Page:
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Maximilian Schwedler (1853-1940)

Schwedler was Germany's last major exponent of the conical-bore simple-system or Meyer flute, which he played in his own 'reformed' models as principal flautist in the Gewandhaus Orchestra (1881-1917), and taught at the Leipzig Conservatory (1908-32).

Schwedler devised several modifications of the Meyer flute between 1885 and 1898 with the aim of improving its mechanism, response, and intonation while preserving its traditional sound. Various Schwedler models were built by F.W. Kruspe, Carl Kruspe Jr., and Moritz Max Mönnig. In 1897 he published a treatise on his aesthetic of flute-playing, Katechismus.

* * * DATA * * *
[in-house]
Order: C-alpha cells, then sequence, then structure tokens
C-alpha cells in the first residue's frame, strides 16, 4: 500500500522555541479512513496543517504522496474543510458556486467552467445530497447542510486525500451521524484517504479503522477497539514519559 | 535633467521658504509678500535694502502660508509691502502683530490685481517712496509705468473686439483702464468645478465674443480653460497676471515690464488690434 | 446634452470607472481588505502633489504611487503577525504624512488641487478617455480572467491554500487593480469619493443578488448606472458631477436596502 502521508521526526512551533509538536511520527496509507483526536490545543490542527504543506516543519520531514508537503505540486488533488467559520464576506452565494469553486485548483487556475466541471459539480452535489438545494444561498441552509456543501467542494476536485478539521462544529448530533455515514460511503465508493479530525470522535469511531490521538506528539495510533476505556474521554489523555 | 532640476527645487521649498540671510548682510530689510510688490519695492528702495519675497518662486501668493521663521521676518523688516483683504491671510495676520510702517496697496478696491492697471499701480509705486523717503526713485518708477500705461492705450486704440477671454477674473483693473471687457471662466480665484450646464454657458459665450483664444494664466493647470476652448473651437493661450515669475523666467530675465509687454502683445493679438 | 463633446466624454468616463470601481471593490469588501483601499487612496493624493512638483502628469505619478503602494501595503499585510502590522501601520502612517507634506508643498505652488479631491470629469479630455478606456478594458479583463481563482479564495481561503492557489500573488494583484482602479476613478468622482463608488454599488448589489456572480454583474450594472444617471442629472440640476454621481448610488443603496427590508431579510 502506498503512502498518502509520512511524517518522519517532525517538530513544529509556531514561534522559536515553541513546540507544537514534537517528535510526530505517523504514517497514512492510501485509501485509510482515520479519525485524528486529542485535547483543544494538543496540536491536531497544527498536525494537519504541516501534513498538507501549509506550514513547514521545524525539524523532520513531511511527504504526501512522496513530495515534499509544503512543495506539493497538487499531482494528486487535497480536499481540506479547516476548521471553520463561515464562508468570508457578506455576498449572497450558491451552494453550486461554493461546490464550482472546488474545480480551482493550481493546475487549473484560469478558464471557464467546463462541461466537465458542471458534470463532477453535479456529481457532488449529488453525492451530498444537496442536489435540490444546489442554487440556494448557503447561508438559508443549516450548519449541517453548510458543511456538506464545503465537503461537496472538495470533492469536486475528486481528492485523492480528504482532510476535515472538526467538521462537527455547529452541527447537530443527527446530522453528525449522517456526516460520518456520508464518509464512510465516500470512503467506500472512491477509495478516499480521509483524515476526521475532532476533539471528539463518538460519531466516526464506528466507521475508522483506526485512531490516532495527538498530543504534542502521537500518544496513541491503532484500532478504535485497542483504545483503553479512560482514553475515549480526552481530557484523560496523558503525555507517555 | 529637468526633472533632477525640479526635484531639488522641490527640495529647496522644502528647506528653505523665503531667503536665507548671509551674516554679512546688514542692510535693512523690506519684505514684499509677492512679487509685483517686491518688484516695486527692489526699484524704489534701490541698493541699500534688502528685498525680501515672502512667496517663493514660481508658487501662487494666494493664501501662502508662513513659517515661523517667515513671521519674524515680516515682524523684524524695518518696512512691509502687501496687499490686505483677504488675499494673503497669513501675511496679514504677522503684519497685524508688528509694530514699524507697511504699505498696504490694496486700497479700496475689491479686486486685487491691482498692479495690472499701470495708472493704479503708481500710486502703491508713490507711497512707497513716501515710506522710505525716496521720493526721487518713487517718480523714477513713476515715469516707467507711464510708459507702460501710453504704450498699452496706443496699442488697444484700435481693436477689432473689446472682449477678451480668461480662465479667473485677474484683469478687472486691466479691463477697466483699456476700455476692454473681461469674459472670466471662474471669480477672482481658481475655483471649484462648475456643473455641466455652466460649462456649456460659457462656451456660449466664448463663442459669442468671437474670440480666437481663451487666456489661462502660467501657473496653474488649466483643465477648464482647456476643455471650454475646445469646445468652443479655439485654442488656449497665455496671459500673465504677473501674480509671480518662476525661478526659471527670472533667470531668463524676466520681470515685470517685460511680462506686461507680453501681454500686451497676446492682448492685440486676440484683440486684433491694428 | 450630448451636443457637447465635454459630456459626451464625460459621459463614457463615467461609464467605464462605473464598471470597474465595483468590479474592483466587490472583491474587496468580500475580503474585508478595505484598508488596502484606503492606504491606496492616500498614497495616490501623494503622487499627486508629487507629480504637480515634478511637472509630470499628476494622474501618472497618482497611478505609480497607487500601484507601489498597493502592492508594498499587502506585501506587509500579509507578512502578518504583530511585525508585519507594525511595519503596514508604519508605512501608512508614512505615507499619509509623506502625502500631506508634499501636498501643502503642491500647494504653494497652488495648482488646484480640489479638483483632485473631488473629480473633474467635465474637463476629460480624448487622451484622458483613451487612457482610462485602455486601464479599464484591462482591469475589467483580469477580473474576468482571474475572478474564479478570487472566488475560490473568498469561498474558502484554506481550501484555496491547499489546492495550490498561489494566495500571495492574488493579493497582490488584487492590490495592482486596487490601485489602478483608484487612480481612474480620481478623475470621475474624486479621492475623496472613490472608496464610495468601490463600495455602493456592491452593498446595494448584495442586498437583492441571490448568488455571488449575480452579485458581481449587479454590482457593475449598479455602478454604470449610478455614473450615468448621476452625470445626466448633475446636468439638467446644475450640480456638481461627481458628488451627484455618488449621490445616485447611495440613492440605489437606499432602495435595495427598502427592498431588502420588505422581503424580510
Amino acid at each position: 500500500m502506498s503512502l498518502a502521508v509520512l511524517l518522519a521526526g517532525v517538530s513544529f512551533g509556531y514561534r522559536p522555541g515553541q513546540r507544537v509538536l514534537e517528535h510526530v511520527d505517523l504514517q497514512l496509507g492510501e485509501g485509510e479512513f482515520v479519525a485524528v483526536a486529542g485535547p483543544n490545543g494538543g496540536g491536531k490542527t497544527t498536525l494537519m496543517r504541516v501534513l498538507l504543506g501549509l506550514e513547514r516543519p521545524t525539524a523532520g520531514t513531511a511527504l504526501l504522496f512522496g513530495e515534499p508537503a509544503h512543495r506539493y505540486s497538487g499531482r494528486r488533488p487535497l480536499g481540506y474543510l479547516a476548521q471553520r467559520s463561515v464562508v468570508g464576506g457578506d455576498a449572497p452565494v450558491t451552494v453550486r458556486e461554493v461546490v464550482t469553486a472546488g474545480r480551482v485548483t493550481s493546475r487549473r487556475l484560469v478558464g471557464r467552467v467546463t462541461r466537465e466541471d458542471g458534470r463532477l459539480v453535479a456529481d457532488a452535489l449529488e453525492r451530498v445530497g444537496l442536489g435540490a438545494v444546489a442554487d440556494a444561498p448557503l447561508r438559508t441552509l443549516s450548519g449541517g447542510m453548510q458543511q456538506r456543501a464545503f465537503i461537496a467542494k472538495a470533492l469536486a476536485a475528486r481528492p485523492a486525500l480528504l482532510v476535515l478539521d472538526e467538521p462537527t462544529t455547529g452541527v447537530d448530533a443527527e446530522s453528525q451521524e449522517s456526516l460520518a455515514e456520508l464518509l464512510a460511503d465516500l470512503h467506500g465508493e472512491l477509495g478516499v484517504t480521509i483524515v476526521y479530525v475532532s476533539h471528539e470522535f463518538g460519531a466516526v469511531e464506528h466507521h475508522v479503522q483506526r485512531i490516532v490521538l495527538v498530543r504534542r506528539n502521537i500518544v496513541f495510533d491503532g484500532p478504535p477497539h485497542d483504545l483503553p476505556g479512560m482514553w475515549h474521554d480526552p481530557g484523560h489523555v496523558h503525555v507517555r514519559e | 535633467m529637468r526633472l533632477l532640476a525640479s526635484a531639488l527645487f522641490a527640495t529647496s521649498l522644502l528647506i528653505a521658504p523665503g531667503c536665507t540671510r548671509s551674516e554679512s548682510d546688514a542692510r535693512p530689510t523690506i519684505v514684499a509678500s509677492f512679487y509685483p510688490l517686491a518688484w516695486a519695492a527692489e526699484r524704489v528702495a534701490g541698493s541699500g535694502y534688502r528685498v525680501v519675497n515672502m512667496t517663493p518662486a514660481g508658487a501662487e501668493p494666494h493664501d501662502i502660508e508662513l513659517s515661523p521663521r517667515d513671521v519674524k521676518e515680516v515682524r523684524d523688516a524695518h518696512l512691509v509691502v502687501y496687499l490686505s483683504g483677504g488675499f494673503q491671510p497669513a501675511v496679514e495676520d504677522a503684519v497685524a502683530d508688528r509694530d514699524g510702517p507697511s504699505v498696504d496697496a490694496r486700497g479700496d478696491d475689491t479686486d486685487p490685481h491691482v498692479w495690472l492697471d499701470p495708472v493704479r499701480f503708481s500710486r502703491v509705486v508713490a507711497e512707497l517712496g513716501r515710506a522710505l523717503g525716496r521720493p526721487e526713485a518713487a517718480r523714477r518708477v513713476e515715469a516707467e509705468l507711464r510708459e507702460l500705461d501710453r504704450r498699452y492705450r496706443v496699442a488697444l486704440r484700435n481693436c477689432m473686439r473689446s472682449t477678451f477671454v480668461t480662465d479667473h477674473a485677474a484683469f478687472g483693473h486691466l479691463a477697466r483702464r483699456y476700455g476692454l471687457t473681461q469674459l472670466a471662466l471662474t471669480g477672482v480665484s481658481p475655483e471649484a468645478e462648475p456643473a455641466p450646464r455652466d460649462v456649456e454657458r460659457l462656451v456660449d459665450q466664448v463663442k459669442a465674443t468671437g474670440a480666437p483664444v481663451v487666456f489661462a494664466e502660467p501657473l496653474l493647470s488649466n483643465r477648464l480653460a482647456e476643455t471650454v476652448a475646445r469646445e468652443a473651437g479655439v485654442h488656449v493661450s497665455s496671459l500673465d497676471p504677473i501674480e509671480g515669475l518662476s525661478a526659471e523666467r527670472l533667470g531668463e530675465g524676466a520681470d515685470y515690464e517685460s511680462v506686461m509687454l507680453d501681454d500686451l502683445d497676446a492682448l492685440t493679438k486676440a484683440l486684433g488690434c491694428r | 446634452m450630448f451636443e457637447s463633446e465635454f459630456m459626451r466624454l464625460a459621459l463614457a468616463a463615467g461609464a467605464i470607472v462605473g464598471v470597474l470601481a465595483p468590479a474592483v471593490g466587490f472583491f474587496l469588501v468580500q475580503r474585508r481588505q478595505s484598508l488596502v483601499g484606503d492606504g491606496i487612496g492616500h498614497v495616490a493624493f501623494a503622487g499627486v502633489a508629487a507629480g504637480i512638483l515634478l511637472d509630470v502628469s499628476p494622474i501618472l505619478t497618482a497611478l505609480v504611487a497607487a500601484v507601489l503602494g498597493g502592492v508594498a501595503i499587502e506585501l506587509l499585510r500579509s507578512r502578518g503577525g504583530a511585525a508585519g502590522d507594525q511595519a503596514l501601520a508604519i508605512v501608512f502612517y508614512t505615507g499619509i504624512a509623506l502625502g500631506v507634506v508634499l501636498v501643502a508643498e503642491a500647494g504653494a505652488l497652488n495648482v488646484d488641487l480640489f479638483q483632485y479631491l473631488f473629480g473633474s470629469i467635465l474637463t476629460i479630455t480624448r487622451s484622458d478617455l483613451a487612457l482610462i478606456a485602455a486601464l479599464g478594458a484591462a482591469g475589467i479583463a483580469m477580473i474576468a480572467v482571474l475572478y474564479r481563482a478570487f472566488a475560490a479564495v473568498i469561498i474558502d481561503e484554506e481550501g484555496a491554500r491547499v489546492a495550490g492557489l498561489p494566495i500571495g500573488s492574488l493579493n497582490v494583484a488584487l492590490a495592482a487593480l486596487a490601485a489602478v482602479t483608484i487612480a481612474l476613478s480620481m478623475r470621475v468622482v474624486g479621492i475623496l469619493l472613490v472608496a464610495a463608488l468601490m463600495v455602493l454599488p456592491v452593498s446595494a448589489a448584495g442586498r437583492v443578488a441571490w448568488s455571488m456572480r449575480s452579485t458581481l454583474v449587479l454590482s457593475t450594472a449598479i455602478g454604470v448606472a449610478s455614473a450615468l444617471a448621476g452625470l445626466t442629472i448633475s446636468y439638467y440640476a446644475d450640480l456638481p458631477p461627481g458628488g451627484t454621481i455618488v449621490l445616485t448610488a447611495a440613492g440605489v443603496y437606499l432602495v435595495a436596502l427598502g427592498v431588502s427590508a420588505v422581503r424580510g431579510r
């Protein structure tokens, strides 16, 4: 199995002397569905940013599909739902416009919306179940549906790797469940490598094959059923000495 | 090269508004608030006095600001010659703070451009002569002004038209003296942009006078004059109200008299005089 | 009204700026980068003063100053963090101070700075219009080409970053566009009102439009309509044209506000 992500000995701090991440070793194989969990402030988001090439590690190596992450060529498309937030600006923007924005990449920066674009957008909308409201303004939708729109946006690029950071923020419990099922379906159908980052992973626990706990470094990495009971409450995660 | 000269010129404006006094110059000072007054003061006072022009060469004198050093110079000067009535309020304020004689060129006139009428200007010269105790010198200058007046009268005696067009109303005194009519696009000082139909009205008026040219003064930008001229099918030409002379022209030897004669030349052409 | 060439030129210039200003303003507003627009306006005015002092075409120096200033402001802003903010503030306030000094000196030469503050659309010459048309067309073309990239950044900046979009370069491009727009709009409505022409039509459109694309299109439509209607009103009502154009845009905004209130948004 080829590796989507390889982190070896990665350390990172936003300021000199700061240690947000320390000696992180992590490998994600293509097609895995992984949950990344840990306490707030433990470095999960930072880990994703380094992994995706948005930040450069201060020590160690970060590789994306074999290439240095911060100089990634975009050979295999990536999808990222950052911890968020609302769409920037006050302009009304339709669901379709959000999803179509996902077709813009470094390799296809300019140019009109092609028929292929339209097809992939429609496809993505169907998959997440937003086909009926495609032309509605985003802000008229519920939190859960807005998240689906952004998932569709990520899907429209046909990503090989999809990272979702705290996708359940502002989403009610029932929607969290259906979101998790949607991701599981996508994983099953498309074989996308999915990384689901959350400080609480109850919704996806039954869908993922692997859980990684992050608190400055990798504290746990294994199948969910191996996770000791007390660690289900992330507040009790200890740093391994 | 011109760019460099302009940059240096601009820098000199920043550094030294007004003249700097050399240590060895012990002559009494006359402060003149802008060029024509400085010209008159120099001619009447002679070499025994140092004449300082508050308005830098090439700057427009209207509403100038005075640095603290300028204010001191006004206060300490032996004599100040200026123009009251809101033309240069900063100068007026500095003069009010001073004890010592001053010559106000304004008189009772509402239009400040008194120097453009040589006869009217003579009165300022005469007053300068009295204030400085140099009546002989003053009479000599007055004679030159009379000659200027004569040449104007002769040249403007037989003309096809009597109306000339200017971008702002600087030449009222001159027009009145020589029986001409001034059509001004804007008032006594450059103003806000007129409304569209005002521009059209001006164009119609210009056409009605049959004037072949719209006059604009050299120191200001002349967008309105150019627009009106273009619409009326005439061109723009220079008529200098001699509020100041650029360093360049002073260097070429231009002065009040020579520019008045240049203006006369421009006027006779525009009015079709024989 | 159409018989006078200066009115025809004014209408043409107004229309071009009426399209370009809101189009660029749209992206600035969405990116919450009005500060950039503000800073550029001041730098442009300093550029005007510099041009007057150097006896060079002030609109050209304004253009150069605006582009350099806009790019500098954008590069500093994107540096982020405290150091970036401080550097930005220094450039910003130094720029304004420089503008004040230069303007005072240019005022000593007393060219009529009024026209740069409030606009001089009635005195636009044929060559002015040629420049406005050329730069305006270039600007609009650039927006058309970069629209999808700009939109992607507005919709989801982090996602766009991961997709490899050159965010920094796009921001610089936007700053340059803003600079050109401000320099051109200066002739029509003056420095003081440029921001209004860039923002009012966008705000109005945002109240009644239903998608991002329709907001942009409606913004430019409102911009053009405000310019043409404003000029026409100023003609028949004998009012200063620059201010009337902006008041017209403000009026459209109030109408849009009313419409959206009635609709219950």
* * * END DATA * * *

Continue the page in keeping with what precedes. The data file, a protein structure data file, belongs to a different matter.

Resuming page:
Like many German musicians of the time Schwedler placed a high value on the history and traditions of music-making he had inherited. His interests in early music were reflected in pioneering performances on one-keyed traverso with gamba and harpsochird in 1892 and in his numerous, heavily annotated and even partially rewritten, editions of early flute repertory.

Chapter 10, 'Nineteenth-century eclecticism', of Ardal Powell's The Flute (Yale University Press, 2002) contains more information on this topic.

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